Welcome back to Mom Crush Monday! Today, I am sharing a sweet letter mummy blogger, Lara Sil, wrote to her own mummy. Don’t forget to check back every Monday to see a new mom blogger featured. I am so excited about this series and the opportunity to share many other great mommy bloggers with you. Follow along on Instagram too and be sure to use the hashtag #momcrushmonday ! Show Lara some love in the comments and check out her blog listed at the end of this post!
When you first became a mother, you were 5 years younger than I am now. It’s hard for me to imagine you at 28, holding a newborn me in your arms. Your long-awaited child after trying for so many years. I wonder what you thought about during those first weeks. They must seem so long ago.
Becoming a mother is like being born anew. The insecurities we try to hide, the baggage we bring with us, the feeling of joy and pride as we watch our children blossom, the fear when we can’t protect them.
You always seemed omnipotent to me, like you always had it together. Confident, clever, certain of yourself. I looked up to you so much, but I was a little bit scared sometimes: society taught us at every turn that girls are supposed to have soft corners and speak in lilting tones. You were so much tougher than me. I’m still a sensitive little marshmallow. You seemed more adult even then than I seem now. (I get a little too excited about watching My Little Pony with Natasha, and I get the feeling I’ll still be watching it when she’s bored of it.)
I didn’t know that you often felt vulnerable too, but when you tell me the parts of my childhood that I didn’t know – that you cried when I got beat up in high school, that when I came home upset after being bullied that it hurt you to know that someone was hurting me – it somehow makes me feel much closer to you.
You’re not just mum, you’re Marcelle. A woman, who was also an 8-year old girl, sewing dresses for her Barbies and taking care of baby Jacqui. A teenager going to the boys’ school because the girls’ school didn’t teach physics. A passionate anti-apartheid activist in Johannesburg, hiding black people in your garage who were afraid to go home because of rioting in Soweto, at a time when the security police were known to “disappear” people who helped blacks break the pass laws. Going door-to-door, and often getting those doors slammed in your face, while campaigning for a fairer country. An idealist kibbutznik in Israel listening to a stranger giving an impassioned speech about his love of the land. A man who would eventually be my father.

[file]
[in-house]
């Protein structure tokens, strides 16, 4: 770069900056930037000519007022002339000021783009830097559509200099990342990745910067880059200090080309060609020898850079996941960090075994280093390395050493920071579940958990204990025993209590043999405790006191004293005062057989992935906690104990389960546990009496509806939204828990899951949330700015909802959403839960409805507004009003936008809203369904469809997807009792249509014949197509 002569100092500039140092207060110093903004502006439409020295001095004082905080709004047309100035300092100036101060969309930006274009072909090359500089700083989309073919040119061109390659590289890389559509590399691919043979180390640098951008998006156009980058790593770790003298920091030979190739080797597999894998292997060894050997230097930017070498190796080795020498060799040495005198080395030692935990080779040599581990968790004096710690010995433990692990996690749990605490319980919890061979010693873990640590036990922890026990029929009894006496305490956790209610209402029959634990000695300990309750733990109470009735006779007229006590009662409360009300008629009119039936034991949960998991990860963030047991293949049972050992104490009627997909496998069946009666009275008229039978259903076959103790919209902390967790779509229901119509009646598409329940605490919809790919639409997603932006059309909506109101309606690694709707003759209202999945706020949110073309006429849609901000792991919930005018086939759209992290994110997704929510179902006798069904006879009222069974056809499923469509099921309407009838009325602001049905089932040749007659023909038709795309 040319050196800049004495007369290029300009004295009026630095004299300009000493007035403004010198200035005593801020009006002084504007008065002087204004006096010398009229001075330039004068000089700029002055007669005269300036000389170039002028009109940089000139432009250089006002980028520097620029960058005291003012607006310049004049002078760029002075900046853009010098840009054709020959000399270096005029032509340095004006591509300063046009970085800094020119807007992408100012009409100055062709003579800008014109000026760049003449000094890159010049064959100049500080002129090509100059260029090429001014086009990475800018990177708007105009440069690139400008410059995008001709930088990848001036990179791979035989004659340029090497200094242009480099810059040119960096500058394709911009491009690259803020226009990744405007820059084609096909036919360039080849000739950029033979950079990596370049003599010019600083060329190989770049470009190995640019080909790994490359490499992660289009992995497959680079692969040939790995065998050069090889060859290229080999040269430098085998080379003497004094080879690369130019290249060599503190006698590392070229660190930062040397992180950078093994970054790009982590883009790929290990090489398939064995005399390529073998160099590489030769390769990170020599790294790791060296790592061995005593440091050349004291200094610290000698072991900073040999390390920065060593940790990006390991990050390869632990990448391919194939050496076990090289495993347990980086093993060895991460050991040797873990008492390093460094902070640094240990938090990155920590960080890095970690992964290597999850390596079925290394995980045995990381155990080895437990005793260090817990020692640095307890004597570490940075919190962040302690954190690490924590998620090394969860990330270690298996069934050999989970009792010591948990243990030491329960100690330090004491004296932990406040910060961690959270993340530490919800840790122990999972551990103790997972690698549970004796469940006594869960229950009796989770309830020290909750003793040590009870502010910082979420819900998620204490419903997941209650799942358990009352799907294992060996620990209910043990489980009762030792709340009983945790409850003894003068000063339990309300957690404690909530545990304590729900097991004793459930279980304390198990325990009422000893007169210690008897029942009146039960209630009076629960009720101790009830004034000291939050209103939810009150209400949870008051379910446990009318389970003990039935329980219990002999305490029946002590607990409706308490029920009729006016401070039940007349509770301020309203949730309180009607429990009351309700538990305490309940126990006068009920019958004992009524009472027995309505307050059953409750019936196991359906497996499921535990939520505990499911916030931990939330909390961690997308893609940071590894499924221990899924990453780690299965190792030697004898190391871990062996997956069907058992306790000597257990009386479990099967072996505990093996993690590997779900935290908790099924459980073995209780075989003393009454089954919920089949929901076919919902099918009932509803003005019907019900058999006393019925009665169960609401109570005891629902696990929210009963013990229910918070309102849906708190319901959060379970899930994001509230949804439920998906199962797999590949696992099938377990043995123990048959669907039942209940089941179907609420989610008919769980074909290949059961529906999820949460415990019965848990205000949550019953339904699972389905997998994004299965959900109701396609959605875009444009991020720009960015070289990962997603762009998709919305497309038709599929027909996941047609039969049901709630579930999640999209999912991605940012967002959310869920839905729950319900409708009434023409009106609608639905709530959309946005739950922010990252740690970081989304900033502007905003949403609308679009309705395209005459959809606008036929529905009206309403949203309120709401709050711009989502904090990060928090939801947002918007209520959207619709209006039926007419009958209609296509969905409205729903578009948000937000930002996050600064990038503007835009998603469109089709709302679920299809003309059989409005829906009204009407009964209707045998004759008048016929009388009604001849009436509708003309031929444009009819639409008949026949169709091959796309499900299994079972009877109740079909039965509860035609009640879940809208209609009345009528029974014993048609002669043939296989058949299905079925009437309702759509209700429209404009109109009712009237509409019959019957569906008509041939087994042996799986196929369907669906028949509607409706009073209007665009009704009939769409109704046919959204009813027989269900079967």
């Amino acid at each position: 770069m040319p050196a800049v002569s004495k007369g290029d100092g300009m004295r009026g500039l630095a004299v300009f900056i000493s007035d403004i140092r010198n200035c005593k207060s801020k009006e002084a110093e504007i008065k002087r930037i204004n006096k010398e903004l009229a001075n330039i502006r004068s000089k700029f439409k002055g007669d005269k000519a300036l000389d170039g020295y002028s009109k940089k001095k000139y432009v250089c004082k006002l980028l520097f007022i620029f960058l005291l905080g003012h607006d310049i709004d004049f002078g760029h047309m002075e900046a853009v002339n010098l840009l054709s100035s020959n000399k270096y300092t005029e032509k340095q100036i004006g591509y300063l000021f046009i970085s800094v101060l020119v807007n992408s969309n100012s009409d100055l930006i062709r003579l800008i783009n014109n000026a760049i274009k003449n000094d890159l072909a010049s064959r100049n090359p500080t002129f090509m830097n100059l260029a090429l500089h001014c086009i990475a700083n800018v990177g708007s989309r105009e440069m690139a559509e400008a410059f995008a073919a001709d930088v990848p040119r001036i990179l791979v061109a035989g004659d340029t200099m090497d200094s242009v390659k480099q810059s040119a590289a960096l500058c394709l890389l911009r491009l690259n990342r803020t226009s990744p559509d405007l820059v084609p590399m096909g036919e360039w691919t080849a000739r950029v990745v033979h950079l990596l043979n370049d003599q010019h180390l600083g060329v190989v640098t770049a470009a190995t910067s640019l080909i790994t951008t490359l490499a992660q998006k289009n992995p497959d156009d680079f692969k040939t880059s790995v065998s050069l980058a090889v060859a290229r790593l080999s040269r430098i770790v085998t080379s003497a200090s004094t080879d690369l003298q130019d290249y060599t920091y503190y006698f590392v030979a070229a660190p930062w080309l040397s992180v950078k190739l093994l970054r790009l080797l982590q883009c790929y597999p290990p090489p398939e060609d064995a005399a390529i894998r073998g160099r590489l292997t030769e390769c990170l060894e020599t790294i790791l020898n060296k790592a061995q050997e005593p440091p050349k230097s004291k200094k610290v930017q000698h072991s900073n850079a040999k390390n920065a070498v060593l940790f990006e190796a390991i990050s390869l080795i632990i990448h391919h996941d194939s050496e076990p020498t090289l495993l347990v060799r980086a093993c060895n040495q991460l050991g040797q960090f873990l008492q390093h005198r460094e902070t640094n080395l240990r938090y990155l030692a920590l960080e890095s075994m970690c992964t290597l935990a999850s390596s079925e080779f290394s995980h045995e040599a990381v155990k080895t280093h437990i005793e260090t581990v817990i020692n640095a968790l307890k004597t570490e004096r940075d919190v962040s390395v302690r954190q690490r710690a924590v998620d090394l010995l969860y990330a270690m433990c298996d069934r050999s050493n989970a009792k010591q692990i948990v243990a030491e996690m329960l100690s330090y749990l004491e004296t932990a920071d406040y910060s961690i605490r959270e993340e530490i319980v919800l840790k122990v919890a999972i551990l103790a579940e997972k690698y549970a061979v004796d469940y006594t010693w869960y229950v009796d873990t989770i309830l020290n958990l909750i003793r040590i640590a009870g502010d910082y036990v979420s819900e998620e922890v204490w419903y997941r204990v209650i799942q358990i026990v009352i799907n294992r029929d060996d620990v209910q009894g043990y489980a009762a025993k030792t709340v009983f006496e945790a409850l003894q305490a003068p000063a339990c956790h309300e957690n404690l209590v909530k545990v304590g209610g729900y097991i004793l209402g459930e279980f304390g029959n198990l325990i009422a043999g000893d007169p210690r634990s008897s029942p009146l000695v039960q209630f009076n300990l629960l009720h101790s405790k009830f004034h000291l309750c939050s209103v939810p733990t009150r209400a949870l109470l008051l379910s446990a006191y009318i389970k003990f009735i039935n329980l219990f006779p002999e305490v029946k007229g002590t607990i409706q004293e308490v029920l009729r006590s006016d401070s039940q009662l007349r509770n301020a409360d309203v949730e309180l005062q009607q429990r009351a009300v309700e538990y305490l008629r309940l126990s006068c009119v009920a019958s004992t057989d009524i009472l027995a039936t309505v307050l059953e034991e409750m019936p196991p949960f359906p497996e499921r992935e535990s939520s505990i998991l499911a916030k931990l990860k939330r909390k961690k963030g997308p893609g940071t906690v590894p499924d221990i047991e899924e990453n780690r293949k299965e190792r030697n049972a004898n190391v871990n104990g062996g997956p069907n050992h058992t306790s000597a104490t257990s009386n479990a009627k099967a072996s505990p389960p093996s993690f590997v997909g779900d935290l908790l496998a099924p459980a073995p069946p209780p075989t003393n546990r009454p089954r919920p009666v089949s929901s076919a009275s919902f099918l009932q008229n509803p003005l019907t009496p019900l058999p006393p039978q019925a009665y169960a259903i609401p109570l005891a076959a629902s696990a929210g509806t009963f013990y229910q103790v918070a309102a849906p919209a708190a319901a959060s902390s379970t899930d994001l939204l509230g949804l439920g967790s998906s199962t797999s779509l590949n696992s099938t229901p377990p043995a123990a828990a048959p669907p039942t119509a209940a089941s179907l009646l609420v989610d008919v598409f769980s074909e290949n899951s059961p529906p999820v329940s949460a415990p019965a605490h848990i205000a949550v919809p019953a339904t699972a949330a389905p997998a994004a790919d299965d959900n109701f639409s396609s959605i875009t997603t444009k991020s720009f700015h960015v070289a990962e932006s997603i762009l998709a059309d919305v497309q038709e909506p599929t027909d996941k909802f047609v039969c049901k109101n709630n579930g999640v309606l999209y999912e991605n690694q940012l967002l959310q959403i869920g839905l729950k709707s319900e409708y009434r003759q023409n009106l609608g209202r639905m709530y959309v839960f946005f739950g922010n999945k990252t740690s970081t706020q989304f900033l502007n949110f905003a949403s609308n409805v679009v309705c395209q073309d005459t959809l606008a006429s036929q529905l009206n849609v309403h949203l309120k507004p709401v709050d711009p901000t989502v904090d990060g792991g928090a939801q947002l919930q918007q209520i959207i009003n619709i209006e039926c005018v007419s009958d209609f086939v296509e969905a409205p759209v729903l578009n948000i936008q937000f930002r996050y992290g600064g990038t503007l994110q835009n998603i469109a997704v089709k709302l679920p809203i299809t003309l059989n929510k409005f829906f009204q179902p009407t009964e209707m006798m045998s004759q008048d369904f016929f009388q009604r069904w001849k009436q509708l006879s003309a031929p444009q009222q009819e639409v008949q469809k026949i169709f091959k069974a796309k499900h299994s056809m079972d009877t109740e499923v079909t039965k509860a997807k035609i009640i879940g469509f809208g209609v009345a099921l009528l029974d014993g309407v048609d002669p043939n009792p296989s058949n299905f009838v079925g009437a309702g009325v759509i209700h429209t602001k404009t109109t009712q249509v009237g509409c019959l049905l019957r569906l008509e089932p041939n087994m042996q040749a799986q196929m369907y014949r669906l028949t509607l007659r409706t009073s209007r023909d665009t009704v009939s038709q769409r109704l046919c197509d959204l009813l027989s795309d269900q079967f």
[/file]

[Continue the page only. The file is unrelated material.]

A few years later, living in Canada, balancing motherhood with a successful career. Looking forward to getting home to your family and bathing the kids. Dad stayed at home and looked after us (which was almost unheard of in the early 80s), and I never realized how hard it would have been to miss out on first steps. I see how much joy you experience in watching Natasha grow and change every day. You inspired me to believe in my potential as an intelligent, capable woman, and taught me that the glass ceiling is there to be shattered.
You also taught me that when things are broken, you don’t sit around waiting for other people to fix it. Tithing 10% of your income to charity, teaching me to feel compassion for the needy, and that making a difference in the world is an obligation, not something you do just when it’s easy and convenient. As you put it, “It’s important to give more to the world than you take.” Yes, it’s important to be happy, but the most important thing is to be good and to be brave.
You taught me about my Jewish heritage, roots, history and faith, and to value and respect the traditions of others and this beautifully diverse world. You and dad taught me to love learning, and introduced me to so many of my favourite books.
You put family first because people are what matters. You turned down promotions time and again so that you could leave work at 5pm and spend your evenings with us instead of at an office. When you had to retire early because of chronic pain, you were devastated-you loved your work. I’ve learned from you that your life’s work shouldn’t just be a job, it should be work that fulfils your potential and that you’re proud of. I’ve also learned from you that my most important work is being the best mum that I can.
Since becoming a mother myself, I understand so much more than I did before. I am grateful for your love, for teaching me how to be a person and for the huge part you’ve played in forming the woman I have become. I am so happy to have had a wonderful mother who fought for me, who loved me (even when it was hard) and who rocked tiny newborn me in her arms while feeling joy, excitement, fear, worry and a dozen other emotions.
Thank you for being my mum, for being Natasha’s beloved bobbe (*grandmother in Yiddish), and for being a unique and special person, who I am lucky to have in my life.
Lara is a Canadian-born writer, student, essayist, poet, and mummy blogger. She lives with her lovely 2-year old Natasha in sunny Perth, Australia. She enjoys reading, bushwalking and toddler cuddles.
Make sure to check out Lara’s blog Happy Eco Mama!